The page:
Date: 03 Sep 2009

Adaptive wavelet methods for solving operator equations: An overview

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Abstract

In [Math. Comp, 70 (2001), 27–75] and [Found. Comput. Math., 2(3) (2002), 203–245], Cohen, Dahmen and DeVore introduced adaptive wavelet methods for solving operator equations. These papers meant a break-through in the field, because their adaptive methods were not only proven to converge, but also with a rate better than that of their non-adaptive counterparts in cases where the latter methods converge with a reduced rate due a lacking regularity of the solution. Until then, adaptive methods were usually assumed to converge via a saturation assumption. An exception was given by the work of Dörfler in [SIAM J. Numer. Anal., 33 (1996), 1106–1124], where an adaptive finite element method was proven to converge, with no rate though.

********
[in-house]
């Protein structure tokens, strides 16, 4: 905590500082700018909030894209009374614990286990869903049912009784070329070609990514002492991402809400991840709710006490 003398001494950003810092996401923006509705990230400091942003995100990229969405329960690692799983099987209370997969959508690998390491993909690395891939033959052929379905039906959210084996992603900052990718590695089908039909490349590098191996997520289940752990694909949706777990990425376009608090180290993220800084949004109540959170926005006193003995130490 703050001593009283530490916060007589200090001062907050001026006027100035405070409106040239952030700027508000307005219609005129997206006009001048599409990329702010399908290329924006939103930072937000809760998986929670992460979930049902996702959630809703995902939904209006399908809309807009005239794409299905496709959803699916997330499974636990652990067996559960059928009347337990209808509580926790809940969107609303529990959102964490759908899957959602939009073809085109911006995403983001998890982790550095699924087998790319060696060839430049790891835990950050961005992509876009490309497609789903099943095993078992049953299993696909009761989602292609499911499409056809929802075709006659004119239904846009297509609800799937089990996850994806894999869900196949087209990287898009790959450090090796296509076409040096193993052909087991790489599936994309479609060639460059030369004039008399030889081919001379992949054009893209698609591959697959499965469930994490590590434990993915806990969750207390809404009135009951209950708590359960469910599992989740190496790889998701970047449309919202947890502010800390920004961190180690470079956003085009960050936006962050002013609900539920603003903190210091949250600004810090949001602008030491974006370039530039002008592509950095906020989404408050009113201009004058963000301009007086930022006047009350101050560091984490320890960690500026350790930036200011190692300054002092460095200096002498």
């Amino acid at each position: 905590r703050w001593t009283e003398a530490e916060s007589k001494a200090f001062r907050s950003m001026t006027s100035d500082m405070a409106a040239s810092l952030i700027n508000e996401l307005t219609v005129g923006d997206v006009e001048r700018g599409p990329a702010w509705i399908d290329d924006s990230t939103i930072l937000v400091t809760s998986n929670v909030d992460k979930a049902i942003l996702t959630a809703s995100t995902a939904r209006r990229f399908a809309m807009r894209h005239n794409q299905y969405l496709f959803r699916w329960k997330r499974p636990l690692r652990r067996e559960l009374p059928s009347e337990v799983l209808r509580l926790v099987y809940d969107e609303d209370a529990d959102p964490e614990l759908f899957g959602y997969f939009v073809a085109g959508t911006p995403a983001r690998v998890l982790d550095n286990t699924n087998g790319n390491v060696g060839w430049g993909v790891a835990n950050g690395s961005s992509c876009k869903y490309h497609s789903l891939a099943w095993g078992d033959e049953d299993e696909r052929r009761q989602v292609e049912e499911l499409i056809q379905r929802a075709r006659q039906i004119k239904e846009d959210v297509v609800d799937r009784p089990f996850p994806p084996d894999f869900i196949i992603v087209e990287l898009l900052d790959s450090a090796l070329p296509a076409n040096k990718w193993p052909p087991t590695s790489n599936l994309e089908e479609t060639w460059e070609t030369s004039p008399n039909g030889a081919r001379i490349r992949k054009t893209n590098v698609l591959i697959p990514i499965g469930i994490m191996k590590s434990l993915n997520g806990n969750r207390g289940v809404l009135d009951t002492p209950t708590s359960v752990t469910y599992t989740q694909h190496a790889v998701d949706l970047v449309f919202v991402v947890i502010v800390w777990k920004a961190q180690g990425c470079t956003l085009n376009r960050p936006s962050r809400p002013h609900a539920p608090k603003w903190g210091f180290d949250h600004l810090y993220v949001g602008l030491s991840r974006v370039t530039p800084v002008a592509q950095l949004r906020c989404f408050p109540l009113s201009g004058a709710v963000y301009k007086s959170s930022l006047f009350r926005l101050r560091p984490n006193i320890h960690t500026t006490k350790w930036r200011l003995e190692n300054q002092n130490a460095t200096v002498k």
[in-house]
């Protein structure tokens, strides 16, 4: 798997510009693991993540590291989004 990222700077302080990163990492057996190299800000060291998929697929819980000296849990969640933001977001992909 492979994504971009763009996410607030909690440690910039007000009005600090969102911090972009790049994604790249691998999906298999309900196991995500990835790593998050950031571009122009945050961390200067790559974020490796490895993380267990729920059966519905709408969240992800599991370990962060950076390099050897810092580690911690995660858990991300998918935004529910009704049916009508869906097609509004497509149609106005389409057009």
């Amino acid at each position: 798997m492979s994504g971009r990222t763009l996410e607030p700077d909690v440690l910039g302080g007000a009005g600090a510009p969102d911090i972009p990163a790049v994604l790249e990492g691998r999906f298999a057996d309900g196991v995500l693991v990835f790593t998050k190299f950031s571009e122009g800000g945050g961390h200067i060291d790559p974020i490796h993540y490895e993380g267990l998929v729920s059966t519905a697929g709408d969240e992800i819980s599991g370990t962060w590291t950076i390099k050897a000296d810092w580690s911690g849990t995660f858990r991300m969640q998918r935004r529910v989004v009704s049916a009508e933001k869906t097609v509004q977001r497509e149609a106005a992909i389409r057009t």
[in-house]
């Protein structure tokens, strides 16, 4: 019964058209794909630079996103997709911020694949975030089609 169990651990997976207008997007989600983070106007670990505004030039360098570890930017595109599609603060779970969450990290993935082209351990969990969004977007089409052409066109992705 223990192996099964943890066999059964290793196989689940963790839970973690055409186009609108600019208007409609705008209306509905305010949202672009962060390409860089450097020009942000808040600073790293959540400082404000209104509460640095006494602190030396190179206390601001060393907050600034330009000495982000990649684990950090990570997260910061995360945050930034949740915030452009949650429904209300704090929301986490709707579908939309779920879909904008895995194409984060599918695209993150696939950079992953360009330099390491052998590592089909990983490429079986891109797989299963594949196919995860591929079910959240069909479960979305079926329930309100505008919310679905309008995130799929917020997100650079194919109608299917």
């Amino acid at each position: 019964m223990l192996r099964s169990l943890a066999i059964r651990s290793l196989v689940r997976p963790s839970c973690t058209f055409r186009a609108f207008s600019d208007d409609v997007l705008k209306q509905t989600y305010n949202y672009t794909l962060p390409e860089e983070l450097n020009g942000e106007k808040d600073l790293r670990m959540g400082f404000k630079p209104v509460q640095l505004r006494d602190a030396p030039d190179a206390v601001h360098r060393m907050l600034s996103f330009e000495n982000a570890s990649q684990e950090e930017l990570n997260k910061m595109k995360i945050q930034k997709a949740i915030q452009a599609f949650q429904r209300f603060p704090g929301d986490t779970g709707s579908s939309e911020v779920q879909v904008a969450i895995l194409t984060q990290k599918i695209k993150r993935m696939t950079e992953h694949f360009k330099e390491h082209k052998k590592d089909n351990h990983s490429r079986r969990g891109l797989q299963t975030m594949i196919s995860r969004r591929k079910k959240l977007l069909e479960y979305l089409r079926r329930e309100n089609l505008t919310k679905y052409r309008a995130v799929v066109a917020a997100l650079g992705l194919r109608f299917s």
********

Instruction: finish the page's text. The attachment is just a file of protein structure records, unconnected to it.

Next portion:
This work contains a complete analysis of the methods from the aforementioned two papers of Cohen, Dahmen and DeVore. Furthermore, we give an overview over the subsequent developments in the field of adaptive wavelet methods. This includes a precise analysis of the near-sparsity of an operator in wavelet coordinates needed to obtain optimal computational complexity; the avoidance of coarsening; quantitative improvements of the algorithms; their generalization to frames; and their application with tensor product wavelet bases which give dimension independent rates.